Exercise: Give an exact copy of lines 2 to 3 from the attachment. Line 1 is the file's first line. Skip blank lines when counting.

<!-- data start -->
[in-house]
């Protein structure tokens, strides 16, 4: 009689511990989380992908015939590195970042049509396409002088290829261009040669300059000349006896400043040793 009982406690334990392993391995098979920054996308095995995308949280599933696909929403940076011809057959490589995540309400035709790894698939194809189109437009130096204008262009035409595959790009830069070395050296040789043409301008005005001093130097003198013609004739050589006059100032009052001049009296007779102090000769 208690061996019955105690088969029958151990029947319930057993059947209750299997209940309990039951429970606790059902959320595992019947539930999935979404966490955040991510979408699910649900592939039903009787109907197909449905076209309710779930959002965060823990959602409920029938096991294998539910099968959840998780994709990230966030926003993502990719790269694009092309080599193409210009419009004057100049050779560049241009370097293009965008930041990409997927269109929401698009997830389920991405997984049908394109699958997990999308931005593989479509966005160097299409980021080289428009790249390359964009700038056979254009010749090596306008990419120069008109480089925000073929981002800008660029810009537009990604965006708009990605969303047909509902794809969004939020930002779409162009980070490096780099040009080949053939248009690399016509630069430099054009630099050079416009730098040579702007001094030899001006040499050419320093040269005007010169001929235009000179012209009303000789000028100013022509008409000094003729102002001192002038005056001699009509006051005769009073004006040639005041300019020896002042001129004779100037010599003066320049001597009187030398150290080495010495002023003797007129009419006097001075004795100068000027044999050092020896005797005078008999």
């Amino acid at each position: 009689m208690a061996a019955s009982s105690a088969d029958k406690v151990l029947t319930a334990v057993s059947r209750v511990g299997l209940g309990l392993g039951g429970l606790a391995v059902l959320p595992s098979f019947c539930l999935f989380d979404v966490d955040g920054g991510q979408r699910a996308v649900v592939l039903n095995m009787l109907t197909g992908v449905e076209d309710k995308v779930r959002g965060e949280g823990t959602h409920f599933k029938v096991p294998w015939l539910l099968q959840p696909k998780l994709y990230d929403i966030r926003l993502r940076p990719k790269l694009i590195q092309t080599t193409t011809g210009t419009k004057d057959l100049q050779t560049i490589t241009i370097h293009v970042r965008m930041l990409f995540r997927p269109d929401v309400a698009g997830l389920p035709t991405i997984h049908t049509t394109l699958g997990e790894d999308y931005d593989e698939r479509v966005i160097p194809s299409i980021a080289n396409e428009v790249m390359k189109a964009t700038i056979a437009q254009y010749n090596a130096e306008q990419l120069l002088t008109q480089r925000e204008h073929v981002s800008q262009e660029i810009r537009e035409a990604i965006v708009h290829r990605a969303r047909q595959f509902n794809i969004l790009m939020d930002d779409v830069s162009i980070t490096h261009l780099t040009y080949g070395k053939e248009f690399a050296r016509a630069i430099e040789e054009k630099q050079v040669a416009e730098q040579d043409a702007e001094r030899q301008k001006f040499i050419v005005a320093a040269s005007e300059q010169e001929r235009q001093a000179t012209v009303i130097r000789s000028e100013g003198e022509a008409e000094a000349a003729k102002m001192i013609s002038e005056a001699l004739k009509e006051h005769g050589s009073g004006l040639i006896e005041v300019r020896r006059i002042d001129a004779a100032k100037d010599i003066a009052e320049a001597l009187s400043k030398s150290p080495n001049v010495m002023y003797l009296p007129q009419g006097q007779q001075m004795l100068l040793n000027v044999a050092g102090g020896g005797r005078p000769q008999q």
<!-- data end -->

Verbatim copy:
């Protein structure tokens, strides 16, 4: 009689511990989380992908015939590195970042049509396409002088290829261009040669300059000349006896400043040793 009982406690334990392993391995098979920054996308095995995308949280599933696909929403940076011809057959490589995540309400035709790894698939194809189109437009130096204008262009035409595959790009830069070395050296040789043409301008005005001093130097003198013609004739050589006059100032009052001049009296007779102090000769 208690061996019955105690088969029958151990029947319930057993059947209750299997209940309990039951429970606790059902959320595992019947539930999935979404966490955040991510979408699910649900592939039903009787109907197909449905076209309710779930959002965060823990959602409920029938096991294998539910099968959840998780994709990230966030926003993502990719790269694009092309080599193409210009419009004057100049050779560049241009370097293009965008930041990409997927269109929401698009997830389920991405997984049908394109699958997990999308931005593989479509966005160097299409980021080289428009790249390359964009700038056979254009010749090596306008990419120069008109480089925000073929981002800008660029810009537009990604965006708009990605969303047909509902794809969004939020930002779409162009980070490096780099040009080949053939248009690399016509630069430099054009630099050079416009730098040579702007001094030899001006040499050419320093040269005007010169001929235009000179012209009303000789000028100013022509008409000094003729102002001192002038005056001699009509006051005769009073004006040639005041300019020896002042001129004779100037010599003066320049001597009187030398150290080495010495002023003797007129009419006097001075004795100068000027044999050092020896005797005078008999």
């Amino acid at each position: 009689m208690a061996a019955s009982s105690a088969d029958k406690v151990l029947t319930a334990v057993s059947r209750v511990g299997l209940g309990l392993g039951g429970l606790a391995v059902l959320p595992s098979f019947c539930l999935f989380d979404v966490d955040g920054g991510q979408r699910a996308v649900v592939l039903n095995m009787l109907t197909g992908v449905e076209d309710k995308v779930r959002g965060e949280g823990t959602h409920f599933k029938v096991p294998w015939l539910l099968q959840p696909k998780l994709y990230d929403i966030r926003l993502r940076p990719k790269l694009i590195q092309t080599t193409t011809g210009t419009k004057d057959l100049q050779t560049i490589t241009i370097h293009v970042r965008m930041l990409f995540r997927p269109d929401v309400a698009g997830l389920p035709t991405i997984h049908t049509t394109l699958g997990e790894d999308y931005d593989e698939r479509v966005i160097p194809s299409i980021a080289n396409e428009v790249m390359k189109a964009t700038i056979a437009q254009y010749n090596a130096e306008q990419l120069l002088t008109q480089r925000e204008h073929v981002s800008q262009e660029i810009r537009e035409a990604i965006v708009h290829r990605a969303r047909q595959f509902n794809i969004l790009m939020d930002d779409v830069s162009i980070t490096h261009l780099t040009y080949g070395k053939e248009f690399a050296r016509a630069i430099e040789e054009k630099q050079v040669a416009e730098q040579d043409a702007e001094r030899q301008k001006f040499i050419v005005a320093a040269s005007e300059q010169e001929r235009q001093a000179t012209v009303i130097r000789s000028e100013g003198e022509a008409e000094a000349a003729k102002m001192i013609s002038e005056a001699l004739k009509e006051h005769g050589s009073g004006l040639i006896e005041v300019r020896r006059i002042d001129a004779a100032k100037d010599i003066a009052e320049a001597l009187s400043k030398s150290p080495n001049v010495m002023y003797l009296p007129q009419g006097q007779q001075m004795l100068l040793n000027v044999a050092g102090g020896g005797r005078p000769q008999q």